Make sure you remove any labels that can be chewed off, and replace any bottles that get damaged during play.

7. Couch Cushions And Blankets

A sleeping cat using blankets as a fort
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Blanket forts are fun for human children, but they’re also a blast for cats.

Much like boxes, a hiding place beneath some cushions and blankets can provide a safe space for your kitty to feel relaxed and reduce stress.

This is especially helpful for anxious cats or cats who may be in an unfamiliar environment such as a new home after a move.

8. Ping Pong Balls

Cat playing with a ball.
(Picture Credit: Getty Images)

Ping pong balls are cheap and easy instant cat toys. They roll around and are difficult to keep a hold of, so your cat will probably be busy for a while chasing them around.

This toy may frequently roll under furniture and be lost until the next time you move the couch. But they’re fun while they last, and they’ll challenge your cat to use their brain and hunting instincts.

NOT Safe Toys

Silver tabby cat climbing over edge of table looking at pile of wool
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There are many items around your house that your cat might like to play with, but they aren’t safe. Many can be a choking hazard or cause gastrointestinal blockages that may be life-threatening. It’s best to be cautious.

Supervise your cat’s playtime and avoid using these items as toys.

  • Hair ties: Your cat has probably stolen a few of these to play with, but they’re small and easily swallowed. One cat had to undergo surgery after ingesting over a dozen hair ties. They aren’t digestible material, so make sure to keep them away from your cat.
  • String and yarn: Any type of string, including yarn and shoe laces, may be fun to dangle in front of your cat. They may not present a problem most of the time, especially while you’re holding them, but they are choking hazards and can cause deadly blockages in your cat’s intestines if swallowed. Best to stay clear of strings, especially when you’re not supervising play.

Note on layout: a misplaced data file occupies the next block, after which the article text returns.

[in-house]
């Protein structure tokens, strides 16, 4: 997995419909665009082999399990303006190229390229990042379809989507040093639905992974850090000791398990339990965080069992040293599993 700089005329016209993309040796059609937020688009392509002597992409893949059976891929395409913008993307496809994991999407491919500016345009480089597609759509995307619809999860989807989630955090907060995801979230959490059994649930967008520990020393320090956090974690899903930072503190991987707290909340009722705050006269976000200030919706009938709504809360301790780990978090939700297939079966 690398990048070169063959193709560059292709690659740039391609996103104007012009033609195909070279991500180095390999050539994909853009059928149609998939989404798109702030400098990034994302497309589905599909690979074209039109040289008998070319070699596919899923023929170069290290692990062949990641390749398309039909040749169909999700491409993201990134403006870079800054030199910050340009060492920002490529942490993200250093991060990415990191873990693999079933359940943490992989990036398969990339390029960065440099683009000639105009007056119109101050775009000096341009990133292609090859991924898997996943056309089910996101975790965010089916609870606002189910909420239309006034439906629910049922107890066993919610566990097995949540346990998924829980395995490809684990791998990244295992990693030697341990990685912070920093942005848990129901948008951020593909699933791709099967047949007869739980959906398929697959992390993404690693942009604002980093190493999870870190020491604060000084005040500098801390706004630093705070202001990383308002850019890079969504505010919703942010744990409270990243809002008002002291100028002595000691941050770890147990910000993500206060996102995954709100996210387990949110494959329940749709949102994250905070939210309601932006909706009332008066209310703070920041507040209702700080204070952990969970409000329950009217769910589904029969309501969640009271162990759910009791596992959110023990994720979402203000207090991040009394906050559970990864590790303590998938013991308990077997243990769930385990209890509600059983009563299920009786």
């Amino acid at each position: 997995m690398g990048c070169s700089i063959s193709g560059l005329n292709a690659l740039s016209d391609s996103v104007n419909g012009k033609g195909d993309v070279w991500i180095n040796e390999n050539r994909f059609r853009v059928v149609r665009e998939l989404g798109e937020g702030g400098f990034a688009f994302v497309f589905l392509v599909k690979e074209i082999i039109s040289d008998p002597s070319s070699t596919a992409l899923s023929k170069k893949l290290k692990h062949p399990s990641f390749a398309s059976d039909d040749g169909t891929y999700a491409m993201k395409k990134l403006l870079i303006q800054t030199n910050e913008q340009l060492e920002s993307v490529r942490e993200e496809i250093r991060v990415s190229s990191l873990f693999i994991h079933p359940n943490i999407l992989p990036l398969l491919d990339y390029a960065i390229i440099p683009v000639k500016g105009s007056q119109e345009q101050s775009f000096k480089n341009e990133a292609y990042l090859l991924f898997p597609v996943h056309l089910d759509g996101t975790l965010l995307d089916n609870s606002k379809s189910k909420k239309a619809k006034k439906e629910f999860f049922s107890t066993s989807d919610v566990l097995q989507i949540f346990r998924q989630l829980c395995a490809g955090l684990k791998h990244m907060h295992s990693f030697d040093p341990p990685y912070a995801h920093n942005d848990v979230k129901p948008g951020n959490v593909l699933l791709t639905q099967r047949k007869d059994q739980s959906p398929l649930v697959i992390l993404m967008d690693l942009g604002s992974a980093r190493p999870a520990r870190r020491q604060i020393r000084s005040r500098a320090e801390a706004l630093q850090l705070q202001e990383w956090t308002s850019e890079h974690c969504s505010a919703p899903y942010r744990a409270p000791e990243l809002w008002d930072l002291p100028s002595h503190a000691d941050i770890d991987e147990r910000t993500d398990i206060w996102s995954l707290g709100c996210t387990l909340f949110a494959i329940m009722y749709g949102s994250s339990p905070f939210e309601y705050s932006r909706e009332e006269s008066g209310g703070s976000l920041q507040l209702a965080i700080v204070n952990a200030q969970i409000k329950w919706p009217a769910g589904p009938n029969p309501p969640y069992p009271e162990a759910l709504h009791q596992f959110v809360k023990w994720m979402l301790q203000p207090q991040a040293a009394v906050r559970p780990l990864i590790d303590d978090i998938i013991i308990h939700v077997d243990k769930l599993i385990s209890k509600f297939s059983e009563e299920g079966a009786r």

• Jewelry: It’s shiny and usually dangly, but it’s also a choking hazard. Obviously jewelry is not digestible, and shiny stones can fall out and wreak havoc on your cat’s insides. Maybe it will pass harmlessly, but maybe not. Keep the jewelry on your body or in the jewelry box.
  • Aluminum foil balls: It’s easy to roll up a ball of aluminum foil and toss it to your cat, but aluminum foil breaks apart easily and can be swallowed bit by bit. Do you really want your cat swallowing aluminum?
  • Plastic bags: Paper bags may be fun and safe, but plastic bags can be a disaster. Much like human children, cats can get caught in the plastic and suffocate. They can pull bits off and swallow them, causing an obstruction in the digestive tract. Don’t let your cat swallow plastic.

What other household items do you let your cat play with? Does your kitty make their own toys out of stuff around the house? Let us know in the comments below!